Martial Arts Targets and Take-downs
In terms of self defense, not only is it important to protect your center-line and keep a strong base (or stance), in addition to entering your attacker's center-line, and understanding distance and range to achieve this result, but it is equally important to understand how to open the opponent's center-line and take away his base. For him to defeat you, he must attack your center-line, where your vulnerable targets are, and disrupt your base; so the reverse is true: For you to defend yourself, you must unbalance the attacker, disrupt his dimensional zones, and enter and attack his center-line.
This can be achieved in various ways, which we will explore in this article.
Ways to Open the Centerline and Disturb the Base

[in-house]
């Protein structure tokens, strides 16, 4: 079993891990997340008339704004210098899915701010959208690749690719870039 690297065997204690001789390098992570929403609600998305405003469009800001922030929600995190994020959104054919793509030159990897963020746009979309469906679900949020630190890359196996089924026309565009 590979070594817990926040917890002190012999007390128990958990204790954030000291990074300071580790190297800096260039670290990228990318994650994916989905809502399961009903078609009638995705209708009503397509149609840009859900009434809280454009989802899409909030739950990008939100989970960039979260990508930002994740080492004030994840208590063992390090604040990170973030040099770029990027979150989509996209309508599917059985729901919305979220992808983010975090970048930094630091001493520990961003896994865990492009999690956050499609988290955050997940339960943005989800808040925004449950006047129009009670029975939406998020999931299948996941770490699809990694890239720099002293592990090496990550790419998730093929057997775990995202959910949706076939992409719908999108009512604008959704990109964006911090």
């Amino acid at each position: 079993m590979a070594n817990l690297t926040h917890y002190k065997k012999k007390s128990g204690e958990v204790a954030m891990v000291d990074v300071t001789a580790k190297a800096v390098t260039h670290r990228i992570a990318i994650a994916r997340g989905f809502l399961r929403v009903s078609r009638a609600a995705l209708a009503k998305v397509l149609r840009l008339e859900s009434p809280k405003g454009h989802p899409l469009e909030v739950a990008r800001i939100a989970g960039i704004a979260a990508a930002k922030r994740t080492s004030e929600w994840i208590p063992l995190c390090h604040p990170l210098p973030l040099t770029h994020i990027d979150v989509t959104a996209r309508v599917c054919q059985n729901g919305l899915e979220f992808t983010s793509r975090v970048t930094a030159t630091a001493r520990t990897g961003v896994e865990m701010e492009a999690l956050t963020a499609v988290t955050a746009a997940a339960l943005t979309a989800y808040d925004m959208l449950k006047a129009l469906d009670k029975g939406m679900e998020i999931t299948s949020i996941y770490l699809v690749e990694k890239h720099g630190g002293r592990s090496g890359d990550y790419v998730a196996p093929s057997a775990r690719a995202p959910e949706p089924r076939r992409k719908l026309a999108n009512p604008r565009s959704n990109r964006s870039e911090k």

Move to His Centerline
Move the Opponent to Open His Centerline
Move to Where He Has No Base
Use foot maneuvers to position yourself in your opponent's centerline
Block, bump, strike, kick, sweep your opponent into a position that opens his centerline
Conveniently also in his centerline, the opponent has no base. Move to this position and he is more easily taken off his feet or otherwise unsettled.
Moving Yourself To His Center-line
One way to gain access to the attacker's center-line is by putting yourself in a position, at the correct angle to attack his center-line. This is done by moving at angles that render a straight line to his targets.
Move The Opponent To Open The Center-line
The other way to gain access to your opponent's targets is by moving him, through manipulation, blocks, or strikes.
Move To Where He Has No Base
In your opponent's center-line is also the place where he has no base; in Kenpo terminology, where he has no Bracing Angle. This is where if he is hit, you disturb his depth zone, disrupt his balance, and if pulled or pushed he can be taken down.
So, it is advantageous to understand at what angles you can enter your opponent's center-line, how to get there to do it, and how to disturb his base or balance.